<strong>Rating: </strong>4/5Rate this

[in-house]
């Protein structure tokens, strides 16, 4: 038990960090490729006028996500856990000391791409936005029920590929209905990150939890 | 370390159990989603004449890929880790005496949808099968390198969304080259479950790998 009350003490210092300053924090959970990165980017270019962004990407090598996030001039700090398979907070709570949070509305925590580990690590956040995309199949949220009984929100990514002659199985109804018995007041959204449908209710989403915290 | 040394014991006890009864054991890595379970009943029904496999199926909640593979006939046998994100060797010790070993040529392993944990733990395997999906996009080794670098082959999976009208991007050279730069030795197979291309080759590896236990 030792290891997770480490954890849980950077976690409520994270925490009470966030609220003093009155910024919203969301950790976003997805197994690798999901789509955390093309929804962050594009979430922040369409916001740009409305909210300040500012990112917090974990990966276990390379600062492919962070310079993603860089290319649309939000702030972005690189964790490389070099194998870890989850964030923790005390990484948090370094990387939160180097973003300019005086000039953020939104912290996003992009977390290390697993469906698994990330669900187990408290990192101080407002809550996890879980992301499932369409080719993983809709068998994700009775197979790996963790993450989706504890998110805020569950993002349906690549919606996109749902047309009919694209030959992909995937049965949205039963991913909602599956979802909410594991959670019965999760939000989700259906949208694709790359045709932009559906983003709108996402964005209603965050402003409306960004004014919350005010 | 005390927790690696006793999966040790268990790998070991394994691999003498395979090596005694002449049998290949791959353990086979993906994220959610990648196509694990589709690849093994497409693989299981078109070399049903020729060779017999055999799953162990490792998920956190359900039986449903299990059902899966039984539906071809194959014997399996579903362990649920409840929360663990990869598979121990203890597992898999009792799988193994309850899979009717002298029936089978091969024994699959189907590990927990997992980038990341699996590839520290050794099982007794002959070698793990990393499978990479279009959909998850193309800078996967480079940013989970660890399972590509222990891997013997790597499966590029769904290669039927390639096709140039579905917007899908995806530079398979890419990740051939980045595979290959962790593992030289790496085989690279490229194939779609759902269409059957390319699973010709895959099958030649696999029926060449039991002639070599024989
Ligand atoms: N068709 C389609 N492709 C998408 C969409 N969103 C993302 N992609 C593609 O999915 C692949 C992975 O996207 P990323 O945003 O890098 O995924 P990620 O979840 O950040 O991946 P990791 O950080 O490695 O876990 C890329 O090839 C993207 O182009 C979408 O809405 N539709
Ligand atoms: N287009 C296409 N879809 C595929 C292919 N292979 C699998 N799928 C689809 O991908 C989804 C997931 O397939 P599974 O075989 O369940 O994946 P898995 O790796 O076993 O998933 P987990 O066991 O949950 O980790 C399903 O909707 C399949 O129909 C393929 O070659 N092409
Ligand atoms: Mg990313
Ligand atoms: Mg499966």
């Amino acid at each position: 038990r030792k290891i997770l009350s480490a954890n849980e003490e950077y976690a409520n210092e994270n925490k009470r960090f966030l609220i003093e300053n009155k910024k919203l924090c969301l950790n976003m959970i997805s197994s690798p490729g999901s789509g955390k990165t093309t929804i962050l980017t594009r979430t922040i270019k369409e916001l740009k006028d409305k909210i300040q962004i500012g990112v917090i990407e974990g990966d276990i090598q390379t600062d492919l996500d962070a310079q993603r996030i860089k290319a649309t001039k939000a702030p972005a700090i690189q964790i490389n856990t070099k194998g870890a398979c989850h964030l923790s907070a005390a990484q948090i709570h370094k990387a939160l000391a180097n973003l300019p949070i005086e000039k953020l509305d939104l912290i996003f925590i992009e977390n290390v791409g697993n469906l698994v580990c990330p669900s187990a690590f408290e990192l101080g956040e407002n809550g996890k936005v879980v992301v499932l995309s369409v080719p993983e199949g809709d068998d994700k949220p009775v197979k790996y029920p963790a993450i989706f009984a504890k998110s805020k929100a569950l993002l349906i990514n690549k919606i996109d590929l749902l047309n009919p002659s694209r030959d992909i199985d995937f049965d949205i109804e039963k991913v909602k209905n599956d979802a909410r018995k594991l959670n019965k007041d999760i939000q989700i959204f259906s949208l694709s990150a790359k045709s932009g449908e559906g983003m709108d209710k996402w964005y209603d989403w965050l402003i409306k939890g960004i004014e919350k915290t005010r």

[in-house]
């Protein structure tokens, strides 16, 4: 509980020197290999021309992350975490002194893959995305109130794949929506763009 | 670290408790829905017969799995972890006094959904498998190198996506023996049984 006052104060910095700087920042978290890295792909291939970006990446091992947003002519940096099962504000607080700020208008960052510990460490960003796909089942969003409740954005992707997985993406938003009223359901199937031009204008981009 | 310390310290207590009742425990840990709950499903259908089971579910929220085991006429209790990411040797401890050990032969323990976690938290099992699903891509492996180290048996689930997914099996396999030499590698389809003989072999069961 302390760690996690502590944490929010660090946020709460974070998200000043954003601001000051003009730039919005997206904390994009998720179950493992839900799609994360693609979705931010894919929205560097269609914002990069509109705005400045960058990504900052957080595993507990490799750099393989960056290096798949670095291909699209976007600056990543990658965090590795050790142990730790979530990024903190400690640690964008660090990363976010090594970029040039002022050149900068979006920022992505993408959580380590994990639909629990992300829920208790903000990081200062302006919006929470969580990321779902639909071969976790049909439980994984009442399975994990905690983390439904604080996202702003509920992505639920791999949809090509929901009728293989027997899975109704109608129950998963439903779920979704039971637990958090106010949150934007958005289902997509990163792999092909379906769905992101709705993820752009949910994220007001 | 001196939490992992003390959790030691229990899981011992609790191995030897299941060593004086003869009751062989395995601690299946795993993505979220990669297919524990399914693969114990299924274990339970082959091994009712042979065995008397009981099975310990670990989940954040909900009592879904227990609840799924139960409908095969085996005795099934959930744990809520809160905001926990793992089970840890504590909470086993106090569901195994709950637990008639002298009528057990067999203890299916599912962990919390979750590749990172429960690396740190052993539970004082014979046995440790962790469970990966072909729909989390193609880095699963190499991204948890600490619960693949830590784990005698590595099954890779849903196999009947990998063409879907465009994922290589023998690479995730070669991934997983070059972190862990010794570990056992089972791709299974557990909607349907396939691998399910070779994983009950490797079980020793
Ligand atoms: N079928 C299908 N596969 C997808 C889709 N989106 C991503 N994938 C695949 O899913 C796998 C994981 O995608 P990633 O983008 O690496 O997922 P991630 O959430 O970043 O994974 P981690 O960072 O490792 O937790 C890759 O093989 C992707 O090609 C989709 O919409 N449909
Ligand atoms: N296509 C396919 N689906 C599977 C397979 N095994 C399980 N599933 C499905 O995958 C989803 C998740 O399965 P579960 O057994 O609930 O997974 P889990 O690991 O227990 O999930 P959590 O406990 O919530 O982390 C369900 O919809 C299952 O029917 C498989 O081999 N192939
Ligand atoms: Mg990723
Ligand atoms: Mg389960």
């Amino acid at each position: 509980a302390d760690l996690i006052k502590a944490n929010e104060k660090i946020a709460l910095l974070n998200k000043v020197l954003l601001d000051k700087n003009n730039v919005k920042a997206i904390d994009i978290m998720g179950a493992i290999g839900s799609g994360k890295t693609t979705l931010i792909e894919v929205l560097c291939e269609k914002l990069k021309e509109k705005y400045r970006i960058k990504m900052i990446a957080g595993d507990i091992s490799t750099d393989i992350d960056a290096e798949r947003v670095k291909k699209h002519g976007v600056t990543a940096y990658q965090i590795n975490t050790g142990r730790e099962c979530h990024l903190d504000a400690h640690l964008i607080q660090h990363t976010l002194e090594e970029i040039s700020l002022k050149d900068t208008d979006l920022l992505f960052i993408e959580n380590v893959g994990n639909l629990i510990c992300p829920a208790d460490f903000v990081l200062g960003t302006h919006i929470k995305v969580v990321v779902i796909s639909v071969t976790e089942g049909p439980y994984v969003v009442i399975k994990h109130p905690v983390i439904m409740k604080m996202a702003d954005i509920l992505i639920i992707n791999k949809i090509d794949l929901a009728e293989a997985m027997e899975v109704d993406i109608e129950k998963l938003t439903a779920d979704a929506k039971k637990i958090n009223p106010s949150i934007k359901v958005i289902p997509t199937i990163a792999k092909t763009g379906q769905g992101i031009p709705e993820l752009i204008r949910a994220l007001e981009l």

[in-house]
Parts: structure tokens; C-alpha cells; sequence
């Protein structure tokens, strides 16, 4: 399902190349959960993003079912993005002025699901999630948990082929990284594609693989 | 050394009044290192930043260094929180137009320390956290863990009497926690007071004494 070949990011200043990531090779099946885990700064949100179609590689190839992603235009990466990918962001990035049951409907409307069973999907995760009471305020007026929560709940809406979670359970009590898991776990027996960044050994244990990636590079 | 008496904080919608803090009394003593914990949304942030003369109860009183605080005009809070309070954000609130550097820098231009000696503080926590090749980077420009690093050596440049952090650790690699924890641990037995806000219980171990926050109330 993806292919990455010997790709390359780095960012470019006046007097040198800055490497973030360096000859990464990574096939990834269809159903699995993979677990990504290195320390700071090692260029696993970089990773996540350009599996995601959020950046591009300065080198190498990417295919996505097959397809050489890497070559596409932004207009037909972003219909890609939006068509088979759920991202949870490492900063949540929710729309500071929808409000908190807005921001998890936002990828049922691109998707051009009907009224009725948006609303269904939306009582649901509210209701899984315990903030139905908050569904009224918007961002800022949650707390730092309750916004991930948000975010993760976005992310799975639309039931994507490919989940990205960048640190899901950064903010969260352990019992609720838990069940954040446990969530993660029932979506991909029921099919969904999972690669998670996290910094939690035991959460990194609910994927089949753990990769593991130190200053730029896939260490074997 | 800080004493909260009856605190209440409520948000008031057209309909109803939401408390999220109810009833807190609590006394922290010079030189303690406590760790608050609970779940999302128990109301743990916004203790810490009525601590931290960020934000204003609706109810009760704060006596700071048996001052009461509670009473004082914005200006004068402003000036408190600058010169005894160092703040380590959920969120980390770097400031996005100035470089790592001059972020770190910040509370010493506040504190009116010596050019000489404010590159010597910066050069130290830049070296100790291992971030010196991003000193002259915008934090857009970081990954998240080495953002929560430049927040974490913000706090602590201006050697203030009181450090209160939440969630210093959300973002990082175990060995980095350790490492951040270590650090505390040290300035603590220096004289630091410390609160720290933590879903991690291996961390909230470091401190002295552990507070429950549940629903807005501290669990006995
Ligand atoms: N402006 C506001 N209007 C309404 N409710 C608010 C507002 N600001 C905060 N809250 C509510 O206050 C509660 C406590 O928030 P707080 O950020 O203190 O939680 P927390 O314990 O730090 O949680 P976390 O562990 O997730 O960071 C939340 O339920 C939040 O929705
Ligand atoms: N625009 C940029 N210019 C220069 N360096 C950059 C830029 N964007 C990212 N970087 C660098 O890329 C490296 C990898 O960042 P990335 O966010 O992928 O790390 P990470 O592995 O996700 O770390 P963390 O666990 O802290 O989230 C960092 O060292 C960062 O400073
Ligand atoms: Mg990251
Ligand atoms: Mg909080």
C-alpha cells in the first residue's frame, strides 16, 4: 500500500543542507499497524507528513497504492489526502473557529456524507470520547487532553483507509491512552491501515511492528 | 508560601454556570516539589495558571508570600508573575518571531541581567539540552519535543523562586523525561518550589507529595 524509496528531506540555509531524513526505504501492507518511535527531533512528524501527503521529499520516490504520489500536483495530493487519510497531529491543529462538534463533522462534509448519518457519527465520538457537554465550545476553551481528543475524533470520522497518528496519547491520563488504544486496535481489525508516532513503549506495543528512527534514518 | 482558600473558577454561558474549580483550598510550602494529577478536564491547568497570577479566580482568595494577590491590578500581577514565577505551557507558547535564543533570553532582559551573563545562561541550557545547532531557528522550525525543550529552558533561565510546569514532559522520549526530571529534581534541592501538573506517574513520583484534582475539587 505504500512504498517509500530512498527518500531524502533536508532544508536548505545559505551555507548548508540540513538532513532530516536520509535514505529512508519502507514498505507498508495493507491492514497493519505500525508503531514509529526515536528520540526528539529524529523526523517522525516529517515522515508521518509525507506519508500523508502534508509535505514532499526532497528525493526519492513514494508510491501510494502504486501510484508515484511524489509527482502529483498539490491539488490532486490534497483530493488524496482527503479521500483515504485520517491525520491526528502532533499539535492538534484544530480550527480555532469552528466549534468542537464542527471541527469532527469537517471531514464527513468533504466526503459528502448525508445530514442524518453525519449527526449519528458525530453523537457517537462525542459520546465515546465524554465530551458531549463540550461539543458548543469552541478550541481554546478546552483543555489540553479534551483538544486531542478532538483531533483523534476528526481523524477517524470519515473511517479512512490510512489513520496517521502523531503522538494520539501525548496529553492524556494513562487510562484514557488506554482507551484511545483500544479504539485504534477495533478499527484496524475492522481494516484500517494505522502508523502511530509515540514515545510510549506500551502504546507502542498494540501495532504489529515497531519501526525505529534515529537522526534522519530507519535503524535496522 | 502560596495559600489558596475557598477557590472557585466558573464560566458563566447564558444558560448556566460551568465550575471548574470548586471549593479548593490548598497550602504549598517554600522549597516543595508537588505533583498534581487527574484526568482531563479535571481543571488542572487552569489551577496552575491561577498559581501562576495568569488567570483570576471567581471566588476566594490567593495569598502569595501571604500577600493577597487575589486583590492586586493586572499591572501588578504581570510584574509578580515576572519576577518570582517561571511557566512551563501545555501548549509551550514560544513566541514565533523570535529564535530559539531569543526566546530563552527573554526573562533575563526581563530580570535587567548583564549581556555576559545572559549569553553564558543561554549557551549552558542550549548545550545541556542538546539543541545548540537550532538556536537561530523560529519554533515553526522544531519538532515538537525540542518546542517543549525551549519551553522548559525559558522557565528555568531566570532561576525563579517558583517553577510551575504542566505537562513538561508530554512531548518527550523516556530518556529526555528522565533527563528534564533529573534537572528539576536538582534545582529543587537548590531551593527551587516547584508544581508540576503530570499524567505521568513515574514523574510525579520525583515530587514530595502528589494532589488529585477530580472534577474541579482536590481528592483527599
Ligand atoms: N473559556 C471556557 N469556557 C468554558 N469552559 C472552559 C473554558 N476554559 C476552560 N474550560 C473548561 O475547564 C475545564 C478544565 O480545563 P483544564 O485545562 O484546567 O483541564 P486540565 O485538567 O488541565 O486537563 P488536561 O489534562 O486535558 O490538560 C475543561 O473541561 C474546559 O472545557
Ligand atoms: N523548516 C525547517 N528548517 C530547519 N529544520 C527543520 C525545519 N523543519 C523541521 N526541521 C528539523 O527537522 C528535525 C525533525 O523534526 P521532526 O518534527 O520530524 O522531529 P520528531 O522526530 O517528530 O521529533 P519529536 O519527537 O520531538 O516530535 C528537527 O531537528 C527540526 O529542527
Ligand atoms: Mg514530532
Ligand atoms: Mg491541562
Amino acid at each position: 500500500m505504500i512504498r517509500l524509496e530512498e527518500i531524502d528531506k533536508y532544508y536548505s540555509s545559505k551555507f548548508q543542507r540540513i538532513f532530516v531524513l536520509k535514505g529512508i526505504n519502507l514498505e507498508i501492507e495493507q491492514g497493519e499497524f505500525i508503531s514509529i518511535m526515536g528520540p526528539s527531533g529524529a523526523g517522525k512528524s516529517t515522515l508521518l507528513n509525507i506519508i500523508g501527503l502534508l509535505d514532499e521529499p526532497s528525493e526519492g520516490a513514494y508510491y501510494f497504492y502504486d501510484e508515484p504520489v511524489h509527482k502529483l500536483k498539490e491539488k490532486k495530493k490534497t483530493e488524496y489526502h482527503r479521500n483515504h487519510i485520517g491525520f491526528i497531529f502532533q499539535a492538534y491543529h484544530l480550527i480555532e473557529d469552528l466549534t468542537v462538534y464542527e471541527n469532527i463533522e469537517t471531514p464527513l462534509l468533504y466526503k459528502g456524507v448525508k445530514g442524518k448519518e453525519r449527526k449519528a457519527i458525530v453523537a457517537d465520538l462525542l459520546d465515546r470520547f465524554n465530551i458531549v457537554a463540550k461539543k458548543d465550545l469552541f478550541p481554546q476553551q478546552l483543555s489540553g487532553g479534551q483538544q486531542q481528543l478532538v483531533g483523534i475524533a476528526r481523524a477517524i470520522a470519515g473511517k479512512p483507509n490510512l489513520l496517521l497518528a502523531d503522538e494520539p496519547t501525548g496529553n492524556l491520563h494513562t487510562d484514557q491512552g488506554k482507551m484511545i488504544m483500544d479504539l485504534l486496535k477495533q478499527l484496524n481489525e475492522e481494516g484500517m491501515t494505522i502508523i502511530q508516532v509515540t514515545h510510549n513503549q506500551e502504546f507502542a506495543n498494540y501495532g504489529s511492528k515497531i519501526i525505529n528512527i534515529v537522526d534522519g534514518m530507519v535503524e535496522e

Time Out saysThis is not an action movie, but a cerebral comedy - which is to say, an ideas movie. Some of those ideas are startling, provocative, transgressive, even subversive. They're also pretty funny. It goes like this: Norton used to be an upwardly mobile urban professional; now, he's pallid, neurotic and unhappy. Then he bumps into Tyler Durden (Pitt), his apartment blows up, and everything changes. Gaudy and amoral, Tyler's an id kind of guy: living on the edge is the only way he knows to feel alive. Pitt's raw physical grace embodies everything his alter ego has lost touch with; they trade body blows for fun, and you can sense the gain in the pain. Their 'club' draws emasculates from across the city; under Tyler's subtle guidance, the group evolves into an anarchist movement. The film wobbles alarmingly at this point, then rallies for the kind of coup de grâce that sends you reeling. Jim Uhls' cold, clever screenplay, from Chuck Palahniuk's novel, is a millennial mantra of seditious agit prop. Shot in a convulsive, stream-of-unconsciousness style, with disruptive subliminals, freeze frames and fantasy cutaways, the film does everything short of rattling your seat to get a reaction. You can call that irresponsible. Or you can call it the only essential Hollywood film of 1999.